- Dunedin by Shena Mackay
Heinemann, 341 pp, £14.99, July 1992, ISBN 0 434 44048 5
Shena Mackay has written the first antispeciesist novel. Dunedin does not feature animals in any large anthropomorphic or allegorical capacity, and there is hardly a pet in sight. But what happens at the edges of Mackay’s novels, what is taken for granted, has always been vital in establishing their distinctive flavour and their point. Dunedin is about London, poverty and pinched lives, but the background imagery is consistently, though often quietly animal. This imagery helps to make Dunedin as original as any of Mackay’s earlier books. It was one of the few things not praised in the unexpected eulogy bestowed upon Mackay by the pit-bull of the literary pages Julie Burchill when, in Elle magazine, she dismissed other contemporary women authors as ‘a mannered, marginal bunch of second bananas’, and went on to proclaim Mackay as ‘the best writer in the world today’.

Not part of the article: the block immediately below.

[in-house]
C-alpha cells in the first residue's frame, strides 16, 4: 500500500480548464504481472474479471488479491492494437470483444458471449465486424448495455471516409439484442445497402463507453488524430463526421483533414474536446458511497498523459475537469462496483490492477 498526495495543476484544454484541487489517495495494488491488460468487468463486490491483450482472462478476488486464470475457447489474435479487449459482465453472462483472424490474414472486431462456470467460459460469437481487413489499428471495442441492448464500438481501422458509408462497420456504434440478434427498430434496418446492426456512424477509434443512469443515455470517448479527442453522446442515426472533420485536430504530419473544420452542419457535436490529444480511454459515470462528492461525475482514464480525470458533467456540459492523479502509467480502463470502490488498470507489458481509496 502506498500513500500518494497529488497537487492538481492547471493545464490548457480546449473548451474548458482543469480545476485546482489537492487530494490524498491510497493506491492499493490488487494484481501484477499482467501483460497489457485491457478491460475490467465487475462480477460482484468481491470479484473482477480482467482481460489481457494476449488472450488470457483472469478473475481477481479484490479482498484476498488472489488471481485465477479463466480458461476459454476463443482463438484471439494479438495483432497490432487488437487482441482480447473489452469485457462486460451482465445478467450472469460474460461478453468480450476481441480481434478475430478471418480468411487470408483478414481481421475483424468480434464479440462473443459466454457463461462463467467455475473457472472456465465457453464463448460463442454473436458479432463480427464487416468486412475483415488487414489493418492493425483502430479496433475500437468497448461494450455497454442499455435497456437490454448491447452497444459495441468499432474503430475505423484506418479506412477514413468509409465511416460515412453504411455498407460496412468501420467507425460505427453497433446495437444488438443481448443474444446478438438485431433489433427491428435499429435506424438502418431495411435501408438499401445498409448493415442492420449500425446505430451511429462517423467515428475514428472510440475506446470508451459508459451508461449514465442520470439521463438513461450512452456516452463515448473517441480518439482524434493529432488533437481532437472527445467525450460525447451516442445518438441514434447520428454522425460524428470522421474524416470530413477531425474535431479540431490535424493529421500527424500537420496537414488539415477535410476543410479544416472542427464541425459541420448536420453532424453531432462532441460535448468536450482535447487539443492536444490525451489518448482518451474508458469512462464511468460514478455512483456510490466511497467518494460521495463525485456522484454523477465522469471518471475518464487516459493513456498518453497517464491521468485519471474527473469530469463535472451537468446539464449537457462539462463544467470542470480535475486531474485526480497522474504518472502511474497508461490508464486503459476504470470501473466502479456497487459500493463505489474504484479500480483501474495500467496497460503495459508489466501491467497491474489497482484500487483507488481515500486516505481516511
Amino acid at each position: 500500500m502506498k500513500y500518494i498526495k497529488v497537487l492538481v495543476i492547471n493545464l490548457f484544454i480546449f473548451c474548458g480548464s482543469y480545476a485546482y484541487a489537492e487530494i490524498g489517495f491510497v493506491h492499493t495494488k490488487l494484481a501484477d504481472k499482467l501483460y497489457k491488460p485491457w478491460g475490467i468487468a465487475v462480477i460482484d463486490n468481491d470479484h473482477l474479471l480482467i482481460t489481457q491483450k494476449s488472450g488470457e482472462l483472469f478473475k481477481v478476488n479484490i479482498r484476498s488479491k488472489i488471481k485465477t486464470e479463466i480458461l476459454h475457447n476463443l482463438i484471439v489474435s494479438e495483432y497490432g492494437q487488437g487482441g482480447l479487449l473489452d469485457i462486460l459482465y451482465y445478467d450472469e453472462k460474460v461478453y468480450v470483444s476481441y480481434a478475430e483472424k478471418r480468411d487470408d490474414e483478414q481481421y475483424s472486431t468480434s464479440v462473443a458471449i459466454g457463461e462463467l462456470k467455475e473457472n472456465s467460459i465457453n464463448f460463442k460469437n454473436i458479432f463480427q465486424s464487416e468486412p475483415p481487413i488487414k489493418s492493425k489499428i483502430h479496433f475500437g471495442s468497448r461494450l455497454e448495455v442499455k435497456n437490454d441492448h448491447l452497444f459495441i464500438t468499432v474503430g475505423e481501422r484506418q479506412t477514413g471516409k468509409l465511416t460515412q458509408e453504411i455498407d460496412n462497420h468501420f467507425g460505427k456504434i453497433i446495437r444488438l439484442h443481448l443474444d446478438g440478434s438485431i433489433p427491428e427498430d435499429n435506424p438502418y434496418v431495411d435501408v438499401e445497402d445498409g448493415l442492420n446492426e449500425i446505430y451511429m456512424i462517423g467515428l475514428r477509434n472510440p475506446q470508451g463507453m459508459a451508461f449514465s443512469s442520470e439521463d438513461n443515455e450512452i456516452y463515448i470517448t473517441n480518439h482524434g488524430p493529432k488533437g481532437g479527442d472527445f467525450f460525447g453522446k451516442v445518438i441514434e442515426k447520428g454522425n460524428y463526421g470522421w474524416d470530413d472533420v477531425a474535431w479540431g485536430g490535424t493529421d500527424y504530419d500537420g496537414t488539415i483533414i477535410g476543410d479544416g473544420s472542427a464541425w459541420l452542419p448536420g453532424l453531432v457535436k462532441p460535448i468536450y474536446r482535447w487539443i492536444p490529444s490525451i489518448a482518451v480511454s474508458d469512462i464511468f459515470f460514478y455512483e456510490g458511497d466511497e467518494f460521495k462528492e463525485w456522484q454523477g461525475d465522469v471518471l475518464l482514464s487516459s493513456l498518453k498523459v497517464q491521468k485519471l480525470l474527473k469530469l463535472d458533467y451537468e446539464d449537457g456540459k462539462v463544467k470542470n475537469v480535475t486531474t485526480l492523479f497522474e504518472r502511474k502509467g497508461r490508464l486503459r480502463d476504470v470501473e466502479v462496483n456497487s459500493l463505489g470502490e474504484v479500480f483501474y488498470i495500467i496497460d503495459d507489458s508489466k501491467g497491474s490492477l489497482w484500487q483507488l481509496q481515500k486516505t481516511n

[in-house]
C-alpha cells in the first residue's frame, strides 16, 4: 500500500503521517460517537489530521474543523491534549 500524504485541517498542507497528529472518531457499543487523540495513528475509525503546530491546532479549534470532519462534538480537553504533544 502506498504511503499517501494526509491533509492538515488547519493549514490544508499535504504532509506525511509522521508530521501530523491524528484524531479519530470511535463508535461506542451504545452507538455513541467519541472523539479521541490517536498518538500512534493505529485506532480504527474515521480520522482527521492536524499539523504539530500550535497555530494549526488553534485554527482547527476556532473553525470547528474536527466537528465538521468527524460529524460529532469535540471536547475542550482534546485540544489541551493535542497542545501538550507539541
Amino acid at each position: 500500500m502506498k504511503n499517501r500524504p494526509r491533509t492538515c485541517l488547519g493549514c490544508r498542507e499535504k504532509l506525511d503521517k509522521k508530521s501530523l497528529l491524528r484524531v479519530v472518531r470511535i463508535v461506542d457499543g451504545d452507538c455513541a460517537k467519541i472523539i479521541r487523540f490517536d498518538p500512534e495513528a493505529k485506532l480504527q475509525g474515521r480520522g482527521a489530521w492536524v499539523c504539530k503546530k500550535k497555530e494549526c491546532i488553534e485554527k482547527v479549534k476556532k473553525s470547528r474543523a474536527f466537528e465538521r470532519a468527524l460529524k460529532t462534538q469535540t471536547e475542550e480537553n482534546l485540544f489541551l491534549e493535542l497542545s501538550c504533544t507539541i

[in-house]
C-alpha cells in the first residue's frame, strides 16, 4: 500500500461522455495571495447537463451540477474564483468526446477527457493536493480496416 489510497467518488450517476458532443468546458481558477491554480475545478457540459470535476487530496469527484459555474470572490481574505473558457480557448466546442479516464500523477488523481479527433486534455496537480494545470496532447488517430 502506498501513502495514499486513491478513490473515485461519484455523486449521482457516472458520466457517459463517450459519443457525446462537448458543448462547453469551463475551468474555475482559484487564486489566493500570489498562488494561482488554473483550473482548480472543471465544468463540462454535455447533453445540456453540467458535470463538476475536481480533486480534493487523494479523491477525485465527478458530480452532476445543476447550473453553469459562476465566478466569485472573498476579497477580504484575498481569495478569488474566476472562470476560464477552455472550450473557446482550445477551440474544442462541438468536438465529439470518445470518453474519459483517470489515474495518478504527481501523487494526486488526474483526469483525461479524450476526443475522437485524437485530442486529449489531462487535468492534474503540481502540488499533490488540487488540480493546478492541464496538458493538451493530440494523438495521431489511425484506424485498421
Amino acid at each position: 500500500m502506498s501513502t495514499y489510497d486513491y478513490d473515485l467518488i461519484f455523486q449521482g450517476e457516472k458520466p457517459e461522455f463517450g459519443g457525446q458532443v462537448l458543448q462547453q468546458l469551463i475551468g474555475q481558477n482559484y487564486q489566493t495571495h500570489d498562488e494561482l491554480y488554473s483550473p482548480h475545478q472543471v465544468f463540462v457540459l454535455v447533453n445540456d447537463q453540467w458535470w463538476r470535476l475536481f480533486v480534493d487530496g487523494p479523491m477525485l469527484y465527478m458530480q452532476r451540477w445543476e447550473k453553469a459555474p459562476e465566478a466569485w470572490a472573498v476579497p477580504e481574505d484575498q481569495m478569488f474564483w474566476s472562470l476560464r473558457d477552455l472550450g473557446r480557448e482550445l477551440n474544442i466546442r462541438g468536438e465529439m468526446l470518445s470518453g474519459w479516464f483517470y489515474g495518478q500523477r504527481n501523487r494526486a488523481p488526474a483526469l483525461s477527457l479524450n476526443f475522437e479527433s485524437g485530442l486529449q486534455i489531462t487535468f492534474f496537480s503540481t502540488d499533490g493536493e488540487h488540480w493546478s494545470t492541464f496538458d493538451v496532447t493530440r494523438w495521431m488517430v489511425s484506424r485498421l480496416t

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[*] Virago publish Old Crow, Duxt falls on Eugene Schlumhurger/Toddler on the Run and Music Upstairs. Abacus publish Babies in Rhinestones, A Bowl of Cherries and Dreams of Dead Women’s Handbags.